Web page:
By Jason "The Southern Dandy" Dahlin
Routers are like men...if you buy the worst one you'll be regretting it in the morning. I remember the first router that i bought couldn't even get me connected to our LAN. It was the size of a showbox and weighed about as much as Liza Minnelli! I just wish that I would had been fortunate enough to read a simple guide like this that would have told me that the best routers are not made by "Fredco". Oh well you know what they say...live and learn...at least I got another trip to the mall out of it. Anywho here is a simple to understand guide written by a friend of mine that will let you in on what buying a router is really about.
Routers let you connect multiple machines, hence creating a network that lets
you either access the internet, or other machines that are connected to the
router. These machines can either be attached using network cables, or wirelessly.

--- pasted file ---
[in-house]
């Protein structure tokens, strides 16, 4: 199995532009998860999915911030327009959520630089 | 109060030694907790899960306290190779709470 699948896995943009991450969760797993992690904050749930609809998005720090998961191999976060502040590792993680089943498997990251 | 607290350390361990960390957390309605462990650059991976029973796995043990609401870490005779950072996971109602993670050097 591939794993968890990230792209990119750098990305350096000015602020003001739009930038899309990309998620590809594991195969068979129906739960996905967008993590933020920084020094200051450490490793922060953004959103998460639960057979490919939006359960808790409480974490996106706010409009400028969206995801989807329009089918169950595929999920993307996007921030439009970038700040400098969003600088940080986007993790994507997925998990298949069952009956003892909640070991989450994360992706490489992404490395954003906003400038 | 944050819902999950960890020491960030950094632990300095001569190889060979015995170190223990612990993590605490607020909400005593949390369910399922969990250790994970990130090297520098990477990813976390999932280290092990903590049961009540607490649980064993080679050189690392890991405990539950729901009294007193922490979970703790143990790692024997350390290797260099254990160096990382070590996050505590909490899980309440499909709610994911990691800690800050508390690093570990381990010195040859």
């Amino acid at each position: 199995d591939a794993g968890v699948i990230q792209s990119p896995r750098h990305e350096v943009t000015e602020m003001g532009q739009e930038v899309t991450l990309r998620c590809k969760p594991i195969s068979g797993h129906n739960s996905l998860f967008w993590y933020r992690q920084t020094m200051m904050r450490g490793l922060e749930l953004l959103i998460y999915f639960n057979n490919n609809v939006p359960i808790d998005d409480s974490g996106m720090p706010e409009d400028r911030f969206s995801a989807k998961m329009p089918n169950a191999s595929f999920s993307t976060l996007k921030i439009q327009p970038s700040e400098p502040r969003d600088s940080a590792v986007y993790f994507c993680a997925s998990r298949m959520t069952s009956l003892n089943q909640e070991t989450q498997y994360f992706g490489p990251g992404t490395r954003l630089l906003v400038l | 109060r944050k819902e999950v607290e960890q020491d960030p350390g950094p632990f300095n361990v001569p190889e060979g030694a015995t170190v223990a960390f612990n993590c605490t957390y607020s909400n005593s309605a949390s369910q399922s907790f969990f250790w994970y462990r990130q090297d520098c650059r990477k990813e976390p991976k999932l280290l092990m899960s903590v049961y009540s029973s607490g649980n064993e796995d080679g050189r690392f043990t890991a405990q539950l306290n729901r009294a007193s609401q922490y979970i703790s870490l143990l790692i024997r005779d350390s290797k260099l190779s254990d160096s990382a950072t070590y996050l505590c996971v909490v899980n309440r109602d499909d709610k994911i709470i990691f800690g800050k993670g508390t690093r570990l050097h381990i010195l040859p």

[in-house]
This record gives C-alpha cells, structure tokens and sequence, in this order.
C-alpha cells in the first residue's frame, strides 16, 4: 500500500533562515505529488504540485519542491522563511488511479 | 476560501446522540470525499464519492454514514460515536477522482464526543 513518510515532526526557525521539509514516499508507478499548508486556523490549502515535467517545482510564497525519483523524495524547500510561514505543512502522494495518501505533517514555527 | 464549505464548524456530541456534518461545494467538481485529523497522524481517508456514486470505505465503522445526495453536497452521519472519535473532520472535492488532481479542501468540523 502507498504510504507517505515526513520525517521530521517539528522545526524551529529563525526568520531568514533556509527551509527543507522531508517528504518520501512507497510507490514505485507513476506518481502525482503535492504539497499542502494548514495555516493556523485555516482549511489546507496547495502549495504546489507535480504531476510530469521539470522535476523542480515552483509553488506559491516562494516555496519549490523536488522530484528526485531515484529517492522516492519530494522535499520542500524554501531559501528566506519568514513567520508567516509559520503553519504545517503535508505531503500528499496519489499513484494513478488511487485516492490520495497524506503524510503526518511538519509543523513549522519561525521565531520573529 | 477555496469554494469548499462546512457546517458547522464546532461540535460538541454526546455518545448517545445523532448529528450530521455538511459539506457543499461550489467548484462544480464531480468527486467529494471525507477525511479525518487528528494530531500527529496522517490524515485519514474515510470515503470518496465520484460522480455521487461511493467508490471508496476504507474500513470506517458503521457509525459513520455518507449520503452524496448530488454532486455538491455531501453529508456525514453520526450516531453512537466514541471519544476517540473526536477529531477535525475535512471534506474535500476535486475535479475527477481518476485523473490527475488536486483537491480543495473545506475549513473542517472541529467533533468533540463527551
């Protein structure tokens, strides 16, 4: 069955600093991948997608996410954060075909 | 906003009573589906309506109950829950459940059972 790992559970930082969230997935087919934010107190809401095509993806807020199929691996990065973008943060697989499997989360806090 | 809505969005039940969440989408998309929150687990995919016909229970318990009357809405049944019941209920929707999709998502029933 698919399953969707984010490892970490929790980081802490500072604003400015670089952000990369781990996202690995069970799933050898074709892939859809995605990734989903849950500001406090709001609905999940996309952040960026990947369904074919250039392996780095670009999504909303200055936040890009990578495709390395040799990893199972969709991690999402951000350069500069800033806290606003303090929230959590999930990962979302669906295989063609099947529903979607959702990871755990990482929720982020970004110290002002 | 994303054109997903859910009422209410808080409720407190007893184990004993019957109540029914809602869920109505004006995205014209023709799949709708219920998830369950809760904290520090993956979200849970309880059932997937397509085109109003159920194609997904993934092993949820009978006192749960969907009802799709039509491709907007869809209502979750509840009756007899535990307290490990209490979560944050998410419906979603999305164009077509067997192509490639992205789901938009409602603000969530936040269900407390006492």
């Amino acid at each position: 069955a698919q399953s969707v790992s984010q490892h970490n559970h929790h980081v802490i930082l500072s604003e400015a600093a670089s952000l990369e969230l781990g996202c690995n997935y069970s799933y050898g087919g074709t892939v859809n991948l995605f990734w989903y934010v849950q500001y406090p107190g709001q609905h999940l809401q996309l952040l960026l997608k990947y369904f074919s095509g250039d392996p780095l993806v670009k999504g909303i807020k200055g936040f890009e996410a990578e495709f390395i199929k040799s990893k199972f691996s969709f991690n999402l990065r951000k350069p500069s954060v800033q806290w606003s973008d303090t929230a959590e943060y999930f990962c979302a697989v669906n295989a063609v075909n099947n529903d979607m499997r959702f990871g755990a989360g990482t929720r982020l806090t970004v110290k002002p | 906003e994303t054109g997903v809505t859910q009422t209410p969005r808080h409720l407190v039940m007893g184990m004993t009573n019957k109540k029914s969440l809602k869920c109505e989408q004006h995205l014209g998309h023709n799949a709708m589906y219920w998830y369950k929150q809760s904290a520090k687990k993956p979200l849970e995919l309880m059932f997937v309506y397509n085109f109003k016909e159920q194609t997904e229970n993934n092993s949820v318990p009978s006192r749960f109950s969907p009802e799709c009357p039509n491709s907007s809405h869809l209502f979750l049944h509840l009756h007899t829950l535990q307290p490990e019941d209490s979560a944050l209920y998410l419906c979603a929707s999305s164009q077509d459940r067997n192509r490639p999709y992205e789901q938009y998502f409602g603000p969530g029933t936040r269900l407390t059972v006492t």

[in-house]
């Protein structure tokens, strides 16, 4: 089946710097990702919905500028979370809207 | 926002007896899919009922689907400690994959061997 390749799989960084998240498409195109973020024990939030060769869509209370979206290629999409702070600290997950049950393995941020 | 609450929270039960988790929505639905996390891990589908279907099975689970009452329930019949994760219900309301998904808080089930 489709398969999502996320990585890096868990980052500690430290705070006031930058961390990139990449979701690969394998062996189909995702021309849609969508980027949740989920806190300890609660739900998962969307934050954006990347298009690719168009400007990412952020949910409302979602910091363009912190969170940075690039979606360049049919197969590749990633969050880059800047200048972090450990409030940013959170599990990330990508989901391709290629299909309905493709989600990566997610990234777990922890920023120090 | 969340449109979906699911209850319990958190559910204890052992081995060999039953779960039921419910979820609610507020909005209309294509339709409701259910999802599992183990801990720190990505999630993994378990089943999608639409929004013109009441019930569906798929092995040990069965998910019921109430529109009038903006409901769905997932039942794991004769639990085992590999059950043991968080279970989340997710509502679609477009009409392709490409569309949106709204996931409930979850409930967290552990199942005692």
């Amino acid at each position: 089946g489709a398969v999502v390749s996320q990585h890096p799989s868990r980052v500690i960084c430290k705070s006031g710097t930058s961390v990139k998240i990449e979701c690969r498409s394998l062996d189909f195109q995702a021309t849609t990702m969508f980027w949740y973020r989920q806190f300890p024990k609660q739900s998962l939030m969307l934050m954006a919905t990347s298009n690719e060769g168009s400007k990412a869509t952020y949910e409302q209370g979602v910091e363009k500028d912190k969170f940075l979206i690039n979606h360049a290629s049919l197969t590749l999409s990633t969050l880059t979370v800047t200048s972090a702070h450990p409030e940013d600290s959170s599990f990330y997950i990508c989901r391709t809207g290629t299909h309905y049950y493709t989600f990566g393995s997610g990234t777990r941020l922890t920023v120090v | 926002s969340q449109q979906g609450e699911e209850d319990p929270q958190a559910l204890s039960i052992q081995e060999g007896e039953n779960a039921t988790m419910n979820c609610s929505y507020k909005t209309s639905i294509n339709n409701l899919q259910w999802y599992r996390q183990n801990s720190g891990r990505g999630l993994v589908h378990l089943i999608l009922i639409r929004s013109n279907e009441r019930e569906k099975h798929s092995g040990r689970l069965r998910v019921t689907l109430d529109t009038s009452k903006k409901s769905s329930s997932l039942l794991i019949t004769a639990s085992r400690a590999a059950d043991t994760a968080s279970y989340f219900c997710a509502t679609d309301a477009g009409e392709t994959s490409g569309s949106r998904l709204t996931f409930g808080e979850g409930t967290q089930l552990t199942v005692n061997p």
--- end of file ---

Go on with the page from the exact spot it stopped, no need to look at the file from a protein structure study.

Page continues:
In order to access the router wirelessly however, each machine must be equipped
with a wireless card either internally or externally. In this guide, we will
concentrate more on what makes a good wireless router, as most routers today
tend to exist for that reason.
A wireless router sends its signal in one of a few ways. A, B and G are all standards by which signals are sent through the air. Lets break down their strengths and weaknesses.
B: Slowest speed (5 Mbps), high interface risk, low battery drain, low cost and long signal strength (150 ft).
G: Medium speed (20 Mbps) high interface risk, moderate/low battery drain, medium cost, and long signal strength (150 ft).
If you purchase a router, make sure to check what kind of card you are using. If your card is a G, it can use both B and G routers, but B and A can only access their own. Most computers that are sold currently come with wireless cards built in, but if you are purchasing a card make sure that you purchase one with the capability you are looking for.
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